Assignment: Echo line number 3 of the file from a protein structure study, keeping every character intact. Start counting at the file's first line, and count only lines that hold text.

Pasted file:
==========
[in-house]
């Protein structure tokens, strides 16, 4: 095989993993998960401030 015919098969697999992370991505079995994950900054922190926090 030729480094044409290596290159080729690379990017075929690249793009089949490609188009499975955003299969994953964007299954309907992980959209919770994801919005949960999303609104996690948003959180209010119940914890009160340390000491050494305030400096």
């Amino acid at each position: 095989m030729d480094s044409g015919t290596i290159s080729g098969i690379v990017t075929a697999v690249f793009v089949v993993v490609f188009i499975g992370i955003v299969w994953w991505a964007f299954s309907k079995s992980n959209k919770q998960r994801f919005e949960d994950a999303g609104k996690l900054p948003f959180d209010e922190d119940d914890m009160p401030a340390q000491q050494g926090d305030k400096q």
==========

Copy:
């Amino acid at each position: 095989m030729d480094s044409g015919t290596i290159s080729g098969i690379v990017t075929a697999v690249f793009v089949v993993v490609f188009i499975g992370i955003v299969w994953w991505a964007f299954s309907k079995s992980n959209k919770q998960r994801f919005e949960d994950a999303g609104k996690l900054p948003f959180d209010e922190d119940d914890m009160p401030a340390q000491q050494g926090d305030k400096q």